6. by   mercyteapot
    It is a real problem. Foster families aren't paid anywhere near enough, and there aren't enough caseworkers assigned to be sure that the money is going towards the care of the child. Unless the system decides to invest at both points of the system- raising the reimbursement rate so that more people will take in foster kids, and assign caseworkers a reasonable load to ensure that they are actually able to make their visits, we are going to stuck with a system so desperate for foster parents that they allow some really questionable people to do it, and then don't provide the supervision needed to protect these kids. And don't even get me started about the "justice" system that puts a higher value on family reunification and parental rights than it does on the safety of children. But that isn't really what you asked, is it? Can't give you an answer... I lasted exactly three months in your position...
  7. by   UM Review RN
    Meerkat, I know it must be difficult, but I hope you find the strength to continue.

    You see, you're probably offering some of these children a taste of NORMALCY in an abusive, chaotic life.

    For some, it will make the difference in who they become and why.

    Go ahead.

    Ask me how I can answer this with such assurance.

    :icon_hug:
  8. by   Meerkat
    Quote from Angie O'Plasty, RN
    Meerkat, I know it must be difficult, but I hope you find the strength to continue.

    You see, you're probably offering some of these children a taste of NORMALCY in an abusive, chaotic life.

    For some, it will make the difference in who they become and why.

    Go ahead.

    Ask me how I can answer this with such assurance.

    :icon_hug:
    Oh Angie, I have no thoughts of leaving the job. I really like it...it's just that I'm finding myself challenged not to get teary eyed when the children tell me the things that have happened to them.
    I myself was in foster care, from a home of abuse and neglect, so in some ways I relate to the children. But for some of them, what they have been through is so much worse than what I experienced...that I find I have a strange mix of emotion...sadness for them and...something like guilt??? (I don't know where the guilty feeling comes from). I am the only nurse on the unit right now, so it's hard to find an outlet for my feelings as they crop up. I guess I just need to find a way to express them.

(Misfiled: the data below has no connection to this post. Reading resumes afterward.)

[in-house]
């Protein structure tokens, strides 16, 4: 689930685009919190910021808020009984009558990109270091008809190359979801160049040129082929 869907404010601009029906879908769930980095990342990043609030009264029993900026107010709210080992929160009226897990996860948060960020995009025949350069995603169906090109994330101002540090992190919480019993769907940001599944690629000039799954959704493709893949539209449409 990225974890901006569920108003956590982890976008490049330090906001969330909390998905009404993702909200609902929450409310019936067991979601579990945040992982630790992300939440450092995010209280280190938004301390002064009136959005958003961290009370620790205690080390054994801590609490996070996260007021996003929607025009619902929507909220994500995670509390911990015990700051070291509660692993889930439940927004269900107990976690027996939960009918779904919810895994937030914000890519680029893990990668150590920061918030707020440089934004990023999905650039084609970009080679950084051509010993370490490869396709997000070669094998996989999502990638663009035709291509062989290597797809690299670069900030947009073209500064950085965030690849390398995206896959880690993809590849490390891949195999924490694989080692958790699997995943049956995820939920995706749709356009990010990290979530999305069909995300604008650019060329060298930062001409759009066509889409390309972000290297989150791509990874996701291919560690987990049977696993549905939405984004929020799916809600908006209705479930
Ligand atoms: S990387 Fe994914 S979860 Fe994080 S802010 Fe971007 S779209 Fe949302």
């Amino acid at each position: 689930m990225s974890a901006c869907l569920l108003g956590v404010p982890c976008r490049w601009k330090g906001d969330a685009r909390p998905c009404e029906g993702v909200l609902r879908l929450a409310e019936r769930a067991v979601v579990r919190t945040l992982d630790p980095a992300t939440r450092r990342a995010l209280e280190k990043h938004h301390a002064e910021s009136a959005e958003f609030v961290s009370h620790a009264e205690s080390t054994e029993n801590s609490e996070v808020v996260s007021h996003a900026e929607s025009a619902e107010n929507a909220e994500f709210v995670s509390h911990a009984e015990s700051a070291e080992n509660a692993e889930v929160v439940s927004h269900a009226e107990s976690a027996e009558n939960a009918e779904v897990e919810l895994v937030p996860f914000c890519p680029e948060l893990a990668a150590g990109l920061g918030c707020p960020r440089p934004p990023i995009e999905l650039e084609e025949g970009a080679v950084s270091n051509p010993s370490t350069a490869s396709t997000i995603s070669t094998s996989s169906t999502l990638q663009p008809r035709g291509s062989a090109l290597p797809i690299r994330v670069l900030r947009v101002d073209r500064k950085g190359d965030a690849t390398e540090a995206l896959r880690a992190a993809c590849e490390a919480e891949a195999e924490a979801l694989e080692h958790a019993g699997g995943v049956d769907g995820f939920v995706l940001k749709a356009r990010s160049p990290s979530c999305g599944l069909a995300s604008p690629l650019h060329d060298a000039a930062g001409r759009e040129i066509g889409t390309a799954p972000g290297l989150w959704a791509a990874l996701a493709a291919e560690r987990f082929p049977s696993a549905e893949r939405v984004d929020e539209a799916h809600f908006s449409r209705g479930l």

The docs and techs on the floor....I don't know if it is just because they are 'seasoned' or what, but I don't sense the same kind of reaction from them when they hear these awful histories.
    So go ahead, please tell me.
  9. by   traumaRUs
    I am so sorry for the heartache you see. Thanks for caring.
  10. by   UM Review RN
    Quote from Meerkat
    Oh Angie, I have no thoughts of leaving the job. I really like it...it's just that I'm finding myself challenged not to get teary eyed when the children tell me the things that have happened to them.
    I myself was in foster care, from a home of abuse and neglect, so in some ways I relate to the children. But for some of them, what they have been through is so much worse than what I experienced...that I find I have a strange mix of emotion...sadness for them and...something like guilt??? (I don't know where the guilty feeling comes from). I am the only nurse on the unit right now, so it's hard to find an outlet for my feelings as they crop up. I guess I just need to find a way to express them.
    The docs and techs on the floor....I don't know if it is just because they are 'seasoned' or what, but I don't sense the same kind of reaction from them when they hear these awful histories.
    So go ahead, please tell me.
    Quote from Angie O'Plasty, RN
    You see, you're probably offering some of these children a taste of NORMALCY in an abusive, chaotic life.